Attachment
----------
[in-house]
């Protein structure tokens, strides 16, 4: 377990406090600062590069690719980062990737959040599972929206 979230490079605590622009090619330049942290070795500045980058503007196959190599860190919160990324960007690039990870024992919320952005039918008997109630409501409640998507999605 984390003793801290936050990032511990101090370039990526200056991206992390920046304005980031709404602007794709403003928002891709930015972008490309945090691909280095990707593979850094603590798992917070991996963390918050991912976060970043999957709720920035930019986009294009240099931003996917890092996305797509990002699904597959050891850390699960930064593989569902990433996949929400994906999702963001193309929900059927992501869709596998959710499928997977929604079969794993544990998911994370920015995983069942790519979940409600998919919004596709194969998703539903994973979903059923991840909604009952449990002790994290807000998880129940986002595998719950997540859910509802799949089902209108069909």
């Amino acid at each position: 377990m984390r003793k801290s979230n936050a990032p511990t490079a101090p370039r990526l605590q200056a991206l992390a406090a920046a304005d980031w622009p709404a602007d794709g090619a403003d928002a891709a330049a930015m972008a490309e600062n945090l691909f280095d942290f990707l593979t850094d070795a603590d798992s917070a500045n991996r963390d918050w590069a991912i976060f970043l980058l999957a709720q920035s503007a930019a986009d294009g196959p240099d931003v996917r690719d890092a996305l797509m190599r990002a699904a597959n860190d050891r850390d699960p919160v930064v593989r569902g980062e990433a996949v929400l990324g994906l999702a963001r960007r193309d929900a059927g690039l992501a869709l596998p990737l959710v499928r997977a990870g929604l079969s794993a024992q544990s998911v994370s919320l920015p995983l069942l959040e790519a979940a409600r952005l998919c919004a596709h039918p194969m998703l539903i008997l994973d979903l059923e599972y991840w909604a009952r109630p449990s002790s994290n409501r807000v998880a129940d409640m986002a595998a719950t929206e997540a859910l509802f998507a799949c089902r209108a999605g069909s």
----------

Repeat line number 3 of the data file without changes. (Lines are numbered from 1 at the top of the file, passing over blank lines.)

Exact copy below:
């Amino acid at each position: 377990m984390r003793k801290s979230n936050a990032p511990t490079a101090p370039r990526l605590q200056a991206l992390a406090a920046a304005d980031w622009p709404a602007d794709g090619a403003d928002a891709a330049a930015m972008a490309e600062n945090l691909f280095d942290f990707l593979t850094d070795a603590d798992s917070a500045n991996r963390d918050w590069a991912i976060f970043l980058l999957a709720q920035s503007a930019a986009d294009g196959p240099d931003v996917r690719d890092a996305l797509m190599r990002a699904a597959n860190d050891r850390d699960p919160v930064v593989r569902g980062e990433a996949v929400l990324g994906l999702a963001r960007r193309d929900a059927g690039l992501a869709l596998p990737l959710v499928r997977a990870g929604l079969s794993a024992q544990s998911v994370s919320l920015p995983l069942l959040e790519a979940a409600r952005l998919c919004a596709h039918p194969m998703l539903i008997l994973d979903l059923e599972y991840w909604a009952r109630p449990s002790s994290n409501r807000v998880a129940d409640m986002a595998a719950t929206e997540a859910l509802f998507a799949c089902r209108a999605g069909s």